by Phillip Moyer – Nevada News Bureau
A Department of Taxation workshop held today reviewed proposals to equalize property taxes, a requirement of the Nevada State Constitution that county assessors have had difficulty realizing.
Evidence of these difficulties can be seen through a series of rulings that found the tax assessment rates of properties in Incline Village to be in violation of the constitutional requirement. Most recently, the State Board of Equalization unanimously voted that the 2006-07 assessments of the property tax for 9,000 properties in Incline Village and Crystal Bay should be rolled back to 2002-03 property values. Washoe County was later ordered by the District Court to give refunds to the affected property owners.
The rulings claimed that the property taxes – which were significantly higher than the taxes for similar properties in nearby Douglas County — disregarded taxpayers’ rights to “a uniform an equal rate of assessment” as required by the Nevada State Constitution.
Republican gubernatorial candidate Mike Montandon has called for an overhaul of the tax assessment system, blaming the difficulties with equalization on the taxable-value system that Nevada uses to determine property taxes. The current system calculates a property’s value by the both the market cost of the land and the replacement costs of the property’s improvements as determined in the Marshal and Swift Costing Service Manuals.
“The problem is, you end up with a system that doesn’t meet constitutional requirements,” Montandon said, asserting that the formulas can end up treating two equally-valued buildings in significantly different ways.
Instead, Montandon says Nevada should assess property tax by the building’s market value. The amount of data on market transactions, he says, should make such assessments much more feasible.
A recent article by the Nevada Policy Research Institute states that the current system of calculating property taxes and assessors’ methods “vary across the state, leading to the likelihood that similar properties are not assessed equally, which would violate Article 10 of the state constitution.”
Montandon has pursued his concerns about Nevada property tax despite the small amount attention the issue has received in both the media and the gubernatorial race thus far.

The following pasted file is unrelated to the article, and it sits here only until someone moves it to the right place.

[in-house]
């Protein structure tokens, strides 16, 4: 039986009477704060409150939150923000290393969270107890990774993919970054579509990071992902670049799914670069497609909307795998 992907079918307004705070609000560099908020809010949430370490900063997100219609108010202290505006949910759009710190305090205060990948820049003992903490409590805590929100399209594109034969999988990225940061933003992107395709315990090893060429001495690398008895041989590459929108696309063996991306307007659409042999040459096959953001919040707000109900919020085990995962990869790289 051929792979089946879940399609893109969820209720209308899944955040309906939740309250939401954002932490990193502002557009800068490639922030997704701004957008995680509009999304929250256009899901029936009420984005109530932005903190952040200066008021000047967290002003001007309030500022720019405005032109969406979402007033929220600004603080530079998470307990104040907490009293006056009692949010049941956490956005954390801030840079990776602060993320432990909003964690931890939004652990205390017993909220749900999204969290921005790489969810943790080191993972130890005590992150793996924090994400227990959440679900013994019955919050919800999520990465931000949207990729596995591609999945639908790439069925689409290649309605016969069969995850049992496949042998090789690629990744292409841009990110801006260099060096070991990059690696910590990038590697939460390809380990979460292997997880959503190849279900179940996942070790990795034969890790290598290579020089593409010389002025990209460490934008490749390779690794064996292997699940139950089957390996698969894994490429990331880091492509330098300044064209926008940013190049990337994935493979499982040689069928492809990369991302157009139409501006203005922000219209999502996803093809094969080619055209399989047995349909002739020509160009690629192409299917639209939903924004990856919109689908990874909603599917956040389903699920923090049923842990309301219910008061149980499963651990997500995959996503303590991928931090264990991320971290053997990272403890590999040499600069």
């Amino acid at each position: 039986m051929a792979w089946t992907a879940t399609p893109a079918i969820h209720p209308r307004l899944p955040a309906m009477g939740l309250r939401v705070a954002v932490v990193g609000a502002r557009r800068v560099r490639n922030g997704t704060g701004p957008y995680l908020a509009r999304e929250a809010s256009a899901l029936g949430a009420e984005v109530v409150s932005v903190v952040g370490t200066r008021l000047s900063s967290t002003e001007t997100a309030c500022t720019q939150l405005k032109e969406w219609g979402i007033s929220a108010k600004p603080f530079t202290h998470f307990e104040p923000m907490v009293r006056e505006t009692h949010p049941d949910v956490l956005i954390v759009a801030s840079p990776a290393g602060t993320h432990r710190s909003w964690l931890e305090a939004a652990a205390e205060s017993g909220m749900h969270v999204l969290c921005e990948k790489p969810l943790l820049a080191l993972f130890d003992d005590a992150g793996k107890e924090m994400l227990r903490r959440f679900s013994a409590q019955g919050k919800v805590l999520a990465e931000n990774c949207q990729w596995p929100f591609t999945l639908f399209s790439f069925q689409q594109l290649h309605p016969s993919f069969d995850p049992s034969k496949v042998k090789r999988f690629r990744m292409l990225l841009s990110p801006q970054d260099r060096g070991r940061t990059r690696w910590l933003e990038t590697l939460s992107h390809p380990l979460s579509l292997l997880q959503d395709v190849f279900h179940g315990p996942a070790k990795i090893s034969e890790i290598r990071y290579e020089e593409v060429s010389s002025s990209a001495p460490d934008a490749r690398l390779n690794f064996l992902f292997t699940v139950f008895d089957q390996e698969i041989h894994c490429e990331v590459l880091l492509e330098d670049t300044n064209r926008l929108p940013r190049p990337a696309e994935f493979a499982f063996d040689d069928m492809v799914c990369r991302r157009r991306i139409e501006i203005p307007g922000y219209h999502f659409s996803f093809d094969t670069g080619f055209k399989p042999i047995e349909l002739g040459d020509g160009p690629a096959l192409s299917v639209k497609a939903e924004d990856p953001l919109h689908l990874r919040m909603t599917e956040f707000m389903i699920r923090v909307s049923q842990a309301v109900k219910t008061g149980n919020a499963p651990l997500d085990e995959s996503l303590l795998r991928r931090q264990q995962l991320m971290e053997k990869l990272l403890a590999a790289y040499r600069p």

“It’s not as politically sexy as other issues,” Montandon said.
Former Assemblywoman and Republican U.S. Senate candidate Sharron Angle believes the situation in Washoe County could lead to statewide tax appeals.
“I think it’s that win that has really spurred this on,” she said. “Once it’s proven that [property taxes] are not assessed equally and uniformly, it puts everyone in the state in the position where they can question the constitutionality of their own property taxes.”
Angle herself has worked toward property tax reform for years including an attempt to introduce a ballot measure limiting the annual property tax increase in Nevada to 2 percent and disallowing property taxes to increase when property values decrease. The initiative did not make it on the ballot due to its advocates missing the signature deadline by 20 minutes.
Dino DiCianno, the executive director of the Nevada Department of Taxation, agreed that those concerns were valid but explained that Assembly Bill 12, passed in 1999, caused complications.
“We could no longer issue the assessment manual to the assessors to use because it prescribed policy. Policy can only be in regulations,” said DiCianno. “That is why we’re having this workshop with respect to the state board of equalization regulations. There will be another workshop with respect to regulations as to the methodologies that will be adopted by the Nevada Tax Commission here shortly.”
DiCianno added that he is working with the Division of Assessment Standards to create a manual that compiles Nevada’s assessment statues and regulations, which is all that is allowed by the 1999 Bill.
Another criticism of Montandon’s concerned Nevada’s property tax cap, which he called “an answer to government entities that aren’t willing to lower their tax rate when assessments rise naturally.”
Montandon said the cap, which was enacted in 2005, also fails the constitutional mandate for an equal rate assessment. Taxes are capped at a 3 percent annual increase for owner-occupied residences and an 8 percent annual increase for all other properties — a clear inequality, in Montandon’s view.
“Some sort of cap might be worthy of discussion, at least,” Montandon said. “It has its problems, though. Any time you put a cap on [property taxes], unless it’s evenly applied, it’s going to be unconstitutional.”
Clark County Assistant Assessor Michele Shafe stated that tax caps are a necessity to keep property taxes low.
“If we were on a market system and didn’t have any kind of a property tax cap, then the taxes would be a lot higher,” Shafe said. “That’s probably why a lot of the other states who are on a market system would probably have a property tax cap in place, or a Homestead Act exemption.”